The TDS not only provides valuable information, but also meets legal disclosure requirements in California. Both buyers and sellers benefit from this tool as it protects both parties by ensuring accurate and relevant information is shared.

In the context of real estate transactions in California, the Transfer Disclosure Statement (TDS) is an essential document for providing crucial information to buyers. However, there are certain circumstances in which TDS is not required. In this article, we explore the key exemptions from the law governing TDS and when it does not apply in the property transfer process.

When is TDS Required?

TDS is required in most residential transactions in California. However, there are specific situations where it is not necessary to provide a TDS. The most relevant exemptions in the law are detailed below:

Exemptions of the Law Requiring a TDS

  1. Transactions with Public Report: Transfers requiring a public report under § 11018.1 of the Business and Professions Code (new home sales in a subdivision containing 5 or more units) and transfers under § 11010.8 of the Business and Professions Code where a public report is not required ( sale of a new home in a subdivision of 4 or fewer units, if it is located entirely within the city limits and meets local requirements).
  2. Transfers by Court Order: Court-ordered transfers (such as court-ordered probate sales, sales by a bankruptcy trustee, writ of execution, condemnation, and transfers resulting from a decree of specific performance).
  3. Foreclosure Transfers: Foreclosure transfers (including a deed in lieu of foreclosure and a transfer by a beneficiary who acquired the property by foreclosure or deed in lieu of foreclosure).
  4. Transfers by a Trustee: Transfers by a fiduciary in the course of administering the property of a decedent, guardianship, conservatorship, or trust.
  5. Transfers between Co-owners: Transfers from one co-owner to one or more other co-owners.
  6. Family Transfers: Transfers to a spouse or to a child, grandchild, parent, grandparent, or other direct ancestor or descendant.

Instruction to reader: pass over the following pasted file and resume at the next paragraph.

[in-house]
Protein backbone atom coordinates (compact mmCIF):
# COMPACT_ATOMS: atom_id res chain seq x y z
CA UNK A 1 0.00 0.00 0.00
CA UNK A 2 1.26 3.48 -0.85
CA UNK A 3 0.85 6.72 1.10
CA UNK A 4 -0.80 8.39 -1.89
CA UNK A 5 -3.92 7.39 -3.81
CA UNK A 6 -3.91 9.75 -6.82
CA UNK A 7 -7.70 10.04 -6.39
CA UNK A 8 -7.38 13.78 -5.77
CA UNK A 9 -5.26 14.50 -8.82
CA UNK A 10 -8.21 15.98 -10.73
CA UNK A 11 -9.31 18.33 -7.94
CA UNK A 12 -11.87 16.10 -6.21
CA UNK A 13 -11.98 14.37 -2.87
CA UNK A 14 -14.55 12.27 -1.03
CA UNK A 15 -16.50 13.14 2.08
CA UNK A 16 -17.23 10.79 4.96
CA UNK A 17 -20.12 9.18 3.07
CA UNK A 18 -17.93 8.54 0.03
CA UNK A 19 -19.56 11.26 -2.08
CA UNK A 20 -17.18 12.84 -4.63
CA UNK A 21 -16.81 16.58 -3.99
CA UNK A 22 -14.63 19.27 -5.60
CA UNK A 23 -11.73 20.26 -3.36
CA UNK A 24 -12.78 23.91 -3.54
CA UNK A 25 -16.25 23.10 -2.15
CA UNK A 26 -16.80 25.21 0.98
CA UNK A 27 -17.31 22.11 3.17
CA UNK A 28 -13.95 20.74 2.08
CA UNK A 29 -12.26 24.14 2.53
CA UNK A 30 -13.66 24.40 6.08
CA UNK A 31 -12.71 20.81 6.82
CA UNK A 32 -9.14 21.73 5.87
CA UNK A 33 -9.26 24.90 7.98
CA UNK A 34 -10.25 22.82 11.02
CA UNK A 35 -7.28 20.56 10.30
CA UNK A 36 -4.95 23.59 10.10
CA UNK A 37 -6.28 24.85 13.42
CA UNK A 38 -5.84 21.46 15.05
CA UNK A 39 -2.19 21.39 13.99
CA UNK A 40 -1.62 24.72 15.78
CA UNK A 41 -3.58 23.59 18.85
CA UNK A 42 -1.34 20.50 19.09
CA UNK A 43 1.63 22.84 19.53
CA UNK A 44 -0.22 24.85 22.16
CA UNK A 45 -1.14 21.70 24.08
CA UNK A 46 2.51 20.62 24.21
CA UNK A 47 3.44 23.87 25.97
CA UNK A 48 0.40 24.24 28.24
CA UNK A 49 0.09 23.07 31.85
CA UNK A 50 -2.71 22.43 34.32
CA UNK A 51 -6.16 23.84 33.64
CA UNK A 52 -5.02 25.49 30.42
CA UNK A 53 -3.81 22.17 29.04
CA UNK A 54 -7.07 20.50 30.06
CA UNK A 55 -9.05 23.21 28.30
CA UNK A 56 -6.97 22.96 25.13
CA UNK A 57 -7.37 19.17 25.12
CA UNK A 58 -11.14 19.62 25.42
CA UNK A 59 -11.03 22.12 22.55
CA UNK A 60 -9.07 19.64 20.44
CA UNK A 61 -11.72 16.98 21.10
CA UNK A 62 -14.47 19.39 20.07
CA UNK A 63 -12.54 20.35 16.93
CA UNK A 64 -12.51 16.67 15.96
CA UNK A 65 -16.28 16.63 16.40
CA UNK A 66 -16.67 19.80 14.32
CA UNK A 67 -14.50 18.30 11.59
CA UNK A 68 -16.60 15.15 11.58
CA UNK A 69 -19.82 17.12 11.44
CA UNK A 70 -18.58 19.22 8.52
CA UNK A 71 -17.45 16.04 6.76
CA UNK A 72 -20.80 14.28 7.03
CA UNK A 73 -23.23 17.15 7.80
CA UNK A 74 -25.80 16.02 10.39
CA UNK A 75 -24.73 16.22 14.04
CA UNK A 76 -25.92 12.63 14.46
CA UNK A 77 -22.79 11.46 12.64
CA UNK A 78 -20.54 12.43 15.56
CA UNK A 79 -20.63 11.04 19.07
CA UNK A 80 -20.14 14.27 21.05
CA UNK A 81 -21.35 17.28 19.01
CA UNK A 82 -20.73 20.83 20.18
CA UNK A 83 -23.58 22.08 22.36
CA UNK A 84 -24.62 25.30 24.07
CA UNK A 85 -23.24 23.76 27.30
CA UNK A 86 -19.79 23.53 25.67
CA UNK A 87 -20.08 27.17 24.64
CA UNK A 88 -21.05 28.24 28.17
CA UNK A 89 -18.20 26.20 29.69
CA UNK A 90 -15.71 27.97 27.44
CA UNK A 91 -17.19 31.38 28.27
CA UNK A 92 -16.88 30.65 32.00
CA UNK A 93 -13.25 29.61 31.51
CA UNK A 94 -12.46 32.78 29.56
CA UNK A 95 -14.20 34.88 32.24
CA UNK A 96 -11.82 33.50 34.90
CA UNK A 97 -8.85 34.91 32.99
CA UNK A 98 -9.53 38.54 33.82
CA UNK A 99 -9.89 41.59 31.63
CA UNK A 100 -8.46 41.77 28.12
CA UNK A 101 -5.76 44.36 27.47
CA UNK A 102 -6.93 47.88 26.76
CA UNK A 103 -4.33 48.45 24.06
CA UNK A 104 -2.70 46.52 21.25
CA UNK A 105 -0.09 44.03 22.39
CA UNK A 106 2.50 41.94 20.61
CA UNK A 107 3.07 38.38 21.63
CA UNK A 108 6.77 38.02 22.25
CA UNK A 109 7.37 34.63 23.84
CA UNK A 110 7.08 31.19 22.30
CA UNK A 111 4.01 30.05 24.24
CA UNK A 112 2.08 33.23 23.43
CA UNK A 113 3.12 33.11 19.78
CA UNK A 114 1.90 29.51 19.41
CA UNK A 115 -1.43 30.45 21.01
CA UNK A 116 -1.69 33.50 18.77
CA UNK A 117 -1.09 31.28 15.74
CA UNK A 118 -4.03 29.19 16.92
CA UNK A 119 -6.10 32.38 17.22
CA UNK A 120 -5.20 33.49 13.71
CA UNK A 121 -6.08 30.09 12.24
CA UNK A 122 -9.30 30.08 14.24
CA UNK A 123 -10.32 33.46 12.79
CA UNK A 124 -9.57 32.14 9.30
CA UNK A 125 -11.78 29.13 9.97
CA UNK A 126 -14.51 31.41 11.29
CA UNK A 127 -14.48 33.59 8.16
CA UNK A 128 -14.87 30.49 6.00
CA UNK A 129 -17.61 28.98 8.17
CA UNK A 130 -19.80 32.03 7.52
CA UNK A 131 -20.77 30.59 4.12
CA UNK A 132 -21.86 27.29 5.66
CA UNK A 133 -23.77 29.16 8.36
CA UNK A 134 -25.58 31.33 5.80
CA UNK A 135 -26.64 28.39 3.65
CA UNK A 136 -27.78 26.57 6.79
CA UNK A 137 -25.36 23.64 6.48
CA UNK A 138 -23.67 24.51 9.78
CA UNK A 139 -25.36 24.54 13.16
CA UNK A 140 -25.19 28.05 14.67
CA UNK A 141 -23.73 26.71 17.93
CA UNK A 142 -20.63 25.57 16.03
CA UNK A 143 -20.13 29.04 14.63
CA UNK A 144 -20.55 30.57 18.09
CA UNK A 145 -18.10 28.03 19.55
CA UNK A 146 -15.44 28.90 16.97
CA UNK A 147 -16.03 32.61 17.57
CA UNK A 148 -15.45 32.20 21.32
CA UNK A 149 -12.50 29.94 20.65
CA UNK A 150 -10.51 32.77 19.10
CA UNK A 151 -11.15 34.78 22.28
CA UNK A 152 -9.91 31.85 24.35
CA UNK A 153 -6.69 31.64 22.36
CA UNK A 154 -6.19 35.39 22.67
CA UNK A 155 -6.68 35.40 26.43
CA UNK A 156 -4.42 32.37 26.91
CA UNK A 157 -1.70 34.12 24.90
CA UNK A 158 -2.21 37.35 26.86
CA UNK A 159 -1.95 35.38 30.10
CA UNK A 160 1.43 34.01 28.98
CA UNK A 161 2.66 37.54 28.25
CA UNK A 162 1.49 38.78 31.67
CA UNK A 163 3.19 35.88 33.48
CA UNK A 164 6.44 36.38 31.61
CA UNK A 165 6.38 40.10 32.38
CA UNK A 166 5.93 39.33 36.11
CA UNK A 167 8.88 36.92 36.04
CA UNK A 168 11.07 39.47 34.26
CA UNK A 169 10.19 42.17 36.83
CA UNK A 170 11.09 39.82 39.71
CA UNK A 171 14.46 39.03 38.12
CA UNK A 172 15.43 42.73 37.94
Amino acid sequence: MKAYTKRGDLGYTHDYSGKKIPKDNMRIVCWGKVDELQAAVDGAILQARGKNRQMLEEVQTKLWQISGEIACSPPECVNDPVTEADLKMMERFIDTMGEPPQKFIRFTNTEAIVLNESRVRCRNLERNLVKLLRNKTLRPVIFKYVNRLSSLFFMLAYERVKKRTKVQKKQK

7. Marriage Transfers: Transfers between spouses in connection with a dissolution of marriage or similar proceeding.
  8. Transfers by the State: Transfers by the State Controller in accordance with the Unclaimed Property Law.
  9. Transfers for Non-Payment of Property Taxes: Transfers or exchanges due to nonpayment of property taxes.
  10. Transfers to or from Government Entities: Transfers or exchanges to or from any government entity.

While the “Transfer Disclosure Statement” (TDS) is a vital tool to provide transparency in real estate transactions in California, it is important to understand that there are exceptions in which its presentation is not required. By knowing these exemptions, buyers, sellers and real estate agents can have a more complete understanding of when TDS is necessary and when it is not, ensuring a more informed property transfer process compliant with state regulations.


In the real estate transfer process in California, the “Real Estate Transfer Statement” emerges as an indispensable tool. By disclosing detailed property information, this document promotes transparency, informed decision-making, and protection of the interests of all involved. From physical conditions to legal aspects, TDS is a crucial step in ensuring fair and successful real estate transactions.

The Transfer Disclosure Statement (TDS) is an essential part of real estate transactions in California. By understanding who is required to provide a TDS, when to do so, and the consequences of failing to comply with this obligation, both buyers and sellers can engage in the property transfer process in an informed and legally compliant manner. The TDS not only protects the interests of all parties involved but also promotes transparency and fairness in the real estate market.

Legal and Tax Disclaimer

Please be advised that the content presented in this blog is for informational purposes only and should not be construed as legal or tax advice. The articles and information provided here are written from the perspective of a real estate agent affiliated with Keller Williams, and do not represent legal or tax counsel.

As the author, I am a licensed real estate professional under Keller Williams, holding Brokerage DRE License Number: #02197031. However, it is important to note that my expertise is in the field of real estate, and not in legal or tax matters. The insights and opinions shared on this blog are based on my experiences and knowledge in the real estate industry and should be treated as general guidance rather than definitive legal or tax advice.

For specific legal or tax concerns relating to any real estate transactions or investments, readers are strongly encouraged to consult with a qualified attorney or tax advisor who can provide tailored advice based on your individual circumstances and the latest legal and regulatory requirements.

The information on this blog is provided "as is" without warranty of any kind, and I, along with Keller Williams and its affiliates, disclaim all liability for any loss, damage, or misunderstanding arising from reliance on the information contained herein.